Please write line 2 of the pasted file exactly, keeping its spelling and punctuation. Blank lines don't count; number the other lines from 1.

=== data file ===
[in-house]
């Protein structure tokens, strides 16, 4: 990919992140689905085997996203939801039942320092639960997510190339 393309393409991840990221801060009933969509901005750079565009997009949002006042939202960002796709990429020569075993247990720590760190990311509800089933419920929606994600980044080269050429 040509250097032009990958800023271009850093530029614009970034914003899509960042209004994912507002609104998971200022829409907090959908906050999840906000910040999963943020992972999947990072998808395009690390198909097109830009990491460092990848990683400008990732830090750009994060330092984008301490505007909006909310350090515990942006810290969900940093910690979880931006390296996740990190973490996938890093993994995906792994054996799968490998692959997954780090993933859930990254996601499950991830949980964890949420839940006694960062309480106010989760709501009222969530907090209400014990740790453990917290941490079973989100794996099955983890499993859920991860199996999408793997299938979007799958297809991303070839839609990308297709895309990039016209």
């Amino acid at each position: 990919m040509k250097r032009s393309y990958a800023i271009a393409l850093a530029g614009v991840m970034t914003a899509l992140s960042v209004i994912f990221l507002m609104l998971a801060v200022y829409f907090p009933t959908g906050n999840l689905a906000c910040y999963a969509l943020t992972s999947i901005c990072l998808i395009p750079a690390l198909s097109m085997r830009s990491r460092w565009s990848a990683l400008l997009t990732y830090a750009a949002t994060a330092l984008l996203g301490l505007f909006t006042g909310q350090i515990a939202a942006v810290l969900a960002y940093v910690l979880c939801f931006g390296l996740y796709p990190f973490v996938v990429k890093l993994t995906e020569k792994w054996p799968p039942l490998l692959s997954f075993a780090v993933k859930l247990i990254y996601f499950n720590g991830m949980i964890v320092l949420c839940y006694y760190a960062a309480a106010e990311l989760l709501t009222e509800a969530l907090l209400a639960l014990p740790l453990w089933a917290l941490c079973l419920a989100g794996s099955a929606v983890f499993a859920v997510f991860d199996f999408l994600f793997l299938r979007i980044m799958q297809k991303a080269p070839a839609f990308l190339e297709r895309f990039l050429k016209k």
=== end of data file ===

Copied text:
């Protein structure tokens, strides 16, 4: 990919992140689905085997996203939801039942320092639960997510190339 393309393409991840990221801060009933969509901005750079565009997009949002006042939202960002796709990429020569075993247990720590760190990311509800089933419920929606994600980044080269050429 040509250097032009990958800023271009850093530029614009970034914003899509960042209004994912507002609104998971200022829409907090959908906050999840906000910040999963943020992972999947990072998808395009690390198909097109830009990491460092990848990683400008990732830090750009994060330092984008301490505007909006909310350090515990942006810290969900940093910690979880931006390296996740990190973490996938890093993994995906792994054996799968490998692959997954780090993933859930990254996601499950991830949980964890949420839940006694960062309480106010989760709501009222969530907090209400014990740790453990917290941490079973989100794996099955983890499993859920991860199996999408793997299938979007799958297809991303070839839609990308297709895309990039016209």